The emphasis in this chapter is on the manhood of Christ, as in chapter one it was on His Deity, and the remainder of the chapter sets out seven things that Jesus has been able to do by coming into manhood:

Verses 5-8 Vindicate God’s trust in man
Verse 9 Consummate God’s purpose
Verses 10-13 Elevate God’s people
Verse 14 Eradicate the Devil
Verse 15 Emancipate the slaves
Verses 16-17  Propitiate sins
Verse 18 Relate to believers’ sufferings

2:9    But we see Jesus- The first of seven uses in the epistle of the name which emphasises His manhood.  The Son of God has been made in fashion as a man, to be all that God expected man to be from the beginning.  The writers of the New Testament are very sparing of their use of the name Jesus on its own, and only use it like that when there is a special need to do so.  The disciples never addressed the Lord as Jesus.  He Himself said, “Ye call Me Master and Lord: and ye say well; for so I am”, John 13:13. 
Who was made a little lower than the angels for the suffering of death- here we see why the writer quoted from Psalm 8, for the full potential of that psalm is not reached in Adam, but in Jesus, who is the second man, and the Last Adam, 1 Corinthians 15:45-47.  By coming into manhood, He, the creator of angels, has become lower than they are, for “made a little lower than the angels” has now become in the writer’s mind the equivalent of saying “became a man”.  Adam was made a little lower than the angels for the enjoyment of life, but sadly, he fell, and this brought in suffering and death.  Only Jesus could remedy this, and He did it by enduring the suffering connected with death.  “For” means “with a view to”, so He became man expressly to die.  Angels do not die, and Adam’s death had no merit- only Christ’s death can deal with the situation brought in by the fall.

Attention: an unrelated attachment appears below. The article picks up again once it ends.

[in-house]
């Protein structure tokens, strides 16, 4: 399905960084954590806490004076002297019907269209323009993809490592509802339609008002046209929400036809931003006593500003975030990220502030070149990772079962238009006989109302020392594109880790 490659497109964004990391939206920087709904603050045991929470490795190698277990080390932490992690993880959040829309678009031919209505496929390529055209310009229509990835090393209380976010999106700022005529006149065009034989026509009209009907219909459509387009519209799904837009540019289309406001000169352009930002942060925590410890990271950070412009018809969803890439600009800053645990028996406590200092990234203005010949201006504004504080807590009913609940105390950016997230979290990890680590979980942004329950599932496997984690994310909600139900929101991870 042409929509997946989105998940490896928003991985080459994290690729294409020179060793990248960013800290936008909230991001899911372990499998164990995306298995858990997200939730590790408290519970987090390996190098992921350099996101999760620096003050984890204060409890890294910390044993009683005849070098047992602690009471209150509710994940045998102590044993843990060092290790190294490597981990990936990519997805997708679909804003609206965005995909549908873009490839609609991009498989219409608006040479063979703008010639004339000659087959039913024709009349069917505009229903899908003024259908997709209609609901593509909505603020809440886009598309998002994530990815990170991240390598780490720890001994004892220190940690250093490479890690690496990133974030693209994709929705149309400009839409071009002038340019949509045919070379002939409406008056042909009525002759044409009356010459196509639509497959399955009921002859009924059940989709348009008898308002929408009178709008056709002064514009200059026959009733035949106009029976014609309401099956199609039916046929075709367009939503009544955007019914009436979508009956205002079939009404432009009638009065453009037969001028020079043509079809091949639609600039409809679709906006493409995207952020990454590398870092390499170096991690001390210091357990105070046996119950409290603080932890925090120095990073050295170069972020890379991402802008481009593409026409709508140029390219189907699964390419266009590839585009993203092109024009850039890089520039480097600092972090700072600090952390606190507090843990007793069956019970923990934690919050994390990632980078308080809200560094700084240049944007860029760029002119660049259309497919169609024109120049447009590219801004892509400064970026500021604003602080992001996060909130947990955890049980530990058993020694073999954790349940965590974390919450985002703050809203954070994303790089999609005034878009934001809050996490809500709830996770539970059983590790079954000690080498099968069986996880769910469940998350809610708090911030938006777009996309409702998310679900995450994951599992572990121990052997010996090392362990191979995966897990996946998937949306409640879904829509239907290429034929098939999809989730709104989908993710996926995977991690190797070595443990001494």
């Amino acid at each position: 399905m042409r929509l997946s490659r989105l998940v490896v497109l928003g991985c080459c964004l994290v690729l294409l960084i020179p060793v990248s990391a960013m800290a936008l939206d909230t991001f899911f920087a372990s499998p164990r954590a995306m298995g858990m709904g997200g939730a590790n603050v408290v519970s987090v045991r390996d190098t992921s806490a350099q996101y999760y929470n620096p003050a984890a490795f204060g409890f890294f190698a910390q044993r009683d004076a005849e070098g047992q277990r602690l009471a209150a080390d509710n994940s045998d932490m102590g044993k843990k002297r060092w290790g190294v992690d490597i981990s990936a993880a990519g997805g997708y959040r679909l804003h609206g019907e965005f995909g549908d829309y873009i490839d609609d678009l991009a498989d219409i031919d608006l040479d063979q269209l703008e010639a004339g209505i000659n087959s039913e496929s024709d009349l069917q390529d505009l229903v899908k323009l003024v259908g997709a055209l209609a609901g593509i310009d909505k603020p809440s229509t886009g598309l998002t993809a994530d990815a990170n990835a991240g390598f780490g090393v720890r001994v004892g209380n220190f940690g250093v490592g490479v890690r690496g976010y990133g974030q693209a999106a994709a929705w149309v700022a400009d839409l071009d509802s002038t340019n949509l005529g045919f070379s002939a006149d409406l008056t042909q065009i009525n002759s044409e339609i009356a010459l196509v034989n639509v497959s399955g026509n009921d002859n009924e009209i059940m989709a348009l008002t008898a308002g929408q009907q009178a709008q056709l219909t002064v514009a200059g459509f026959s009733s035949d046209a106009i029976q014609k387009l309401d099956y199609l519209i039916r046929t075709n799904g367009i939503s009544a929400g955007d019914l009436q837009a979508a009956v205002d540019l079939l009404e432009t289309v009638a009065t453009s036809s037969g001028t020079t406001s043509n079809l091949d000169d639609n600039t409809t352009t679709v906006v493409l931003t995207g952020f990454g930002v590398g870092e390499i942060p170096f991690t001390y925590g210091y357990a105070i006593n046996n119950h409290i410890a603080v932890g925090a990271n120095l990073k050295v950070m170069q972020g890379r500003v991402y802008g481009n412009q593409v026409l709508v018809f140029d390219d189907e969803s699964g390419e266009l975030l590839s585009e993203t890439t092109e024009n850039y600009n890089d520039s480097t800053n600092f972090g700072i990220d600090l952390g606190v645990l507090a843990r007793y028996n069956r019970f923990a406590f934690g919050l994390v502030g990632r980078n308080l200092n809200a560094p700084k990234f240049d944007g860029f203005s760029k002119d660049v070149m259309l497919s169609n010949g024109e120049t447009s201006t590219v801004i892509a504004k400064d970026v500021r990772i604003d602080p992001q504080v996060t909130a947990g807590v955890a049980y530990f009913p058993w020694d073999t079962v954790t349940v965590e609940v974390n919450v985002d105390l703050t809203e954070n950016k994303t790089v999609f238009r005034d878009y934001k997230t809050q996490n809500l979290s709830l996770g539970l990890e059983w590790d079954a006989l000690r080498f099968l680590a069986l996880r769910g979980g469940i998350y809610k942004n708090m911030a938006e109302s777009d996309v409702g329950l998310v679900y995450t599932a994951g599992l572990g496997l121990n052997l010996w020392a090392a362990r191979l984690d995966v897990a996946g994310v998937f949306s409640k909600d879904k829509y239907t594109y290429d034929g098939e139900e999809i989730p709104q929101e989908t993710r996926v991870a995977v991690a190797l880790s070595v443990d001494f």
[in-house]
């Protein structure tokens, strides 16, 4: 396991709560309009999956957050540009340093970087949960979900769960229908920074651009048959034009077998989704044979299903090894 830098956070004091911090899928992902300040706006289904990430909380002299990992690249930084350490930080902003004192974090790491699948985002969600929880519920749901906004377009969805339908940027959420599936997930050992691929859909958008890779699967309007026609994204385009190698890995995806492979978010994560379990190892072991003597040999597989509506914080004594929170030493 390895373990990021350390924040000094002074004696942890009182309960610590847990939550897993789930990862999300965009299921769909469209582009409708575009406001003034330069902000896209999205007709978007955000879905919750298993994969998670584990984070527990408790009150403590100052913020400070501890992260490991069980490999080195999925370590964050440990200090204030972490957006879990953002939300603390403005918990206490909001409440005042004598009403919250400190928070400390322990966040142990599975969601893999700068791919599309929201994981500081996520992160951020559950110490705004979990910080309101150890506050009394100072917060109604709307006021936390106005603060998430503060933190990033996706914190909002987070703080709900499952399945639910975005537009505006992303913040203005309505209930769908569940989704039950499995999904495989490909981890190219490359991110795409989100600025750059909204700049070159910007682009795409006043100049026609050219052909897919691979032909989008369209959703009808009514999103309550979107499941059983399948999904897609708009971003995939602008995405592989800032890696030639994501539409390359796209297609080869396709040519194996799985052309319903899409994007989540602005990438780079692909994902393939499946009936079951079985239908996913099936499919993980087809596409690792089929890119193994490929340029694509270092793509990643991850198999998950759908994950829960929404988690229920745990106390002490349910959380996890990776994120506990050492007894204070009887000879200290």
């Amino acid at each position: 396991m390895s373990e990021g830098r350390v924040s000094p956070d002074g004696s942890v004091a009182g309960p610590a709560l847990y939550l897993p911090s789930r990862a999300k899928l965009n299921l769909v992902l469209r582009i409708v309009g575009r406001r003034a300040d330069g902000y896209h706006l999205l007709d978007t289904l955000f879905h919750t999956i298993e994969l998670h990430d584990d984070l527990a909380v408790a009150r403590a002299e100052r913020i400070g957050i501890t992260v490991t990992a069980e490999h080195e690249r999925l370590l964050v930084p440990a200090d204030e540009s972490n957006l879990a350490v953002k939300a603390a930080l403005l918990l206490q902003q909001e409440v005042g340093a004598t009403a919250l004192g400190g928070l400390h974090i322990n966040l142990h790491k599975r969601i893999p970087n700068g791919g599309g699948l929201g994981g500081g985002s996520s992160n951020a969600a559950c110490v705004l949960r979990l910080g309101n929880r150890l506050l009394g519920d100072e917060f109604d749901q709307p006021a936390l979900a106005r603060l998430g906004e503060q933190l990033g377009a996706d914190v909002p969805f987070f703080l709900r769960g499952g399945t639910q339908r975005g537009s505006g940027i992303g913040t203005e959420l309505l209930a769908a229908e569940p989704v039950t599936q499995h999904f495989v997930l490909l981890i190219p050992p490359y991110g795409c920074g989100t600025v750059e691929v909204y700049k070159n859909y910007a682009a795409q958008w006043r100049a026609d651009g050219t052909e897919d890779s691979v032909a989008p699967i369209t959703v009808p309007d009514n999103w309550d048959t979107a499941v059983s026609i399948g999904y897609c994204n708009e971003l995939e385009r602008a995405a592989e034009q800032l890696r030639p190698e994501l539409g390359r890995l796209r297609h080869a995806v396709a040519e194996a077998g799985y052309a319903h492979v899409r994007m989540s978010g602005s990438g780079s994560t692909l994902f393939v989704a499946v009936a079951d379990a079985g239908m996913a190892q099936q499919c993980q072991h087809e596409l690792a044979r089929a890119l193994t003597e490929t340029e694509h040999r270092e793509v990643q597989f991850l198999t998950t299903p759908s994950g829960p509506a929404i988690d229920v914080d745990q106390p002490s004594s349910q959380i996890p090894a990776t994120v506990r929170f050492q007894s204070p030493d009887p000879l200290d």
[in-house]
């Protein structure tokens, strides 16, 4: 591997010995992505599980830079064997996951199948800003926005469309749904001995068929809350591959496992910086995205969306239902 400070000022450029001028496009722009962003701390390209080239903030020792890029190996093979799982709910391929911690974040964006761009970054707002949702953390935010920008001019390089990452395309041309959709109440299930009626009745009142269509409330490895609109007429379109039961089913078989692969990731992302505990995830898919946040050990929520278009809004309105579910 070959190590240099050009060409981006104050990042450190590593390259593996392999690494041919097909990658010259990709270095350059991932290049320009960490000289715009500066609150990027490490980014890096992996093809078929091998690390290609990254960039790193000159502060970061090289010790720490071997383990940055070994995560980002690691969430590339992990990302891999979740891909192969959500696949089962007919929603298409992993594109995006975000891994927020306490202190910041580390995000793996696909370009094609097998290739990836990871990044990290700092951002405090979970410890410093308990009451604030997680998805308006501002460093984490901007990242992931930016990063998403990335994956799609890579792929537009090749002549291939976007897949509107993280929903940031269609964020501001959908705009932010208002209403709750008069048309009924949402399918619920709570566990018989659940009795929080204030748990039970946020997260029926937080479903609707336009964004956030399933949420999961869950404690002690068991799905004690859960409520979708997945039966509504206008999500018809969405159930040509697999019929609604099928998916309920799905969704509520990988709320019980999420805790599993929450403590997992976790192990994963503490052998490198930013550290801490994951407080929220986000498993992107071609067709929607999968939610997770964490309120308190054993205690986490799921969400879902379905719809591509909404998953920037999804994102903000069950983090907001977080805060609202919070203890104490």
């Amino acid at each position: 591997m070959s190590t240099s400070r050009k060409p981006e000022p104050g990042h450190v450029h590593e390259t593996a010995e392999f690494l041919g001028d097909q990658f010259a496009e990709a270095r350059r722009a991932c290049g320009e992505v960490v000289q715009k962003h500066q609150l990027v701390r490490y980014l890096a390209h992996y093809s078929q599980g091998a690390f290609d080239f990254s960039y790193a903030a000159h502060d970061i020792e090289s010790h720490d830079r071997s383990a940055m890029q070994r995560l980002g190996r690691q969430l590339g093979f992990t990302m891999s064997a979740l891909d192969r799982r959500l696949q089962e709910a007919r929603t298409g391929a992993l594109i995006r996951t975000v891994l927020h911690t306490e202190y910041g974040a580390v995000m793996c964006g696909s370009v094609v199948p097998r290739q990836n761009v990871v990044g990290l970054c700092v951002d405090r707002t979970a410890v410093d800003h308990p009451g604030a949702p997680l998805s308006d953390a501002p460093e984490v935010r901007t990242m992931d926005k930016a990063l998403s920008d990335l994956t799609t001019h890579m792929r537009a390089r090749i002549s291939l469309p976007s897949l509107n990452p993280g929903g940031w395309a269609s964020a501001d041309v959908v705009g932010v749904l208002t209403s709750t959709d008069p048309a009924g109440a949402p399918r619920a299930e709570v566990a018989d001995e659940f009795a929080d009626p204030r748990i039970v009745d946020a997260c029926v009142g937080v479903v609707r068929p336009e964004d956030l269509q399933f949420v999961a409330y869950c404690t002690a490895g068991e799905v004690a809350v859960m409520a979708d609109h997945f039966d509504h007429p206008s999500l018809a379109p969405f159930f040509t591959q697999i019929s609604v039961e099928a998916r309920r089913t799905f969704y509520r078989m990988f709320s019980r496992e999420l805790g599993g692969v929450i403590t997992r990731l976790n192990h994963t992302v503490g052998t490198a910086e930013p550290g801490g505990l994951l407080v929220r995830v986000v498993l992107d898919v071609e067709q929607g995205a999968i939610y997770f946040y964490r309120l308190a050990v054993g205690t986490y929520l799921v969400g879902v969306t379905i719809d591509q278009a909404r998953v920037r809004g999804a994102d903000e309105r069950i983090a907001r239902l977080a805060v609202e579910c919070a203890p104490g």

Crowned with glory and honour- not only must He correspond to Adam by being made lower than angels, but He must correspond too in being crowned with glory and honour before His great work is done at the Cross, just as Adam was crowned before his great sin in disobeying God.  So there was seen in Christ the perfect representation and likeness of God that glory and honour involve, and it takes four gospel records to set just a glimpse of it forth.
We see this in the brief insight Luke gives to us of the boyhood of the Lord Jesus.  He is taken by Joseph and Mary to Jerusalem for the feast of Passover.  Instead of returning with them He remained behind.  When they at last found Him He was in the Temple “sitting in the midst of the doctors, both hearing them, and asking them questions.  And all that heard Him were astonished at His understanding and answers”, Luke 2:46,47.  See how his corresponds with what we have said about the image and likeness of God given to man at the beginning:
His personality- “Wist ye not that I must be about My Father’s business?”.  He is aware of His distinct mission from the Father, even though He had not yet been anointed for public ministry.
His spirituality- He is with the doctors or teachers in the temple as they discuss the Law.
His rationality- Hearing and answering questions in a manner which impressed the learned doctors, but without asserting Himself as superior to them, for He ever “made Himself of no reputation”. 

That He by the grace of God should taste death for every man- this phrase refers to the whole of the previous part of the verse.  Note the punctuation, with commas between phrases until the word honour, which is followed by a semi-colon.  This would suggest that “crowned with glory and honour” refers to Him during His life, for the first two statements, “made a little lower”, and, “crowned with glory and honour”, become true in order that He might taste death for every man.  He showed Himself fit to die by His life before God and men. 
Adam was made in the image of God, to represent God to creation.  This was a glory indeed.  He was also made after the likeness of God, involving, as we have seen, personality, spirituality and rationality.  These are honourable things, and they were expressed by Adam as far as man is able to manifest them.  Adam fell, however, and lost the dominion that his crown entitled him to.  There is another, however, in whom these features were seen to perfection, and with the eye of faith we discern in Christ when He was here those qualities and characteristics which make a man glorious and honourable.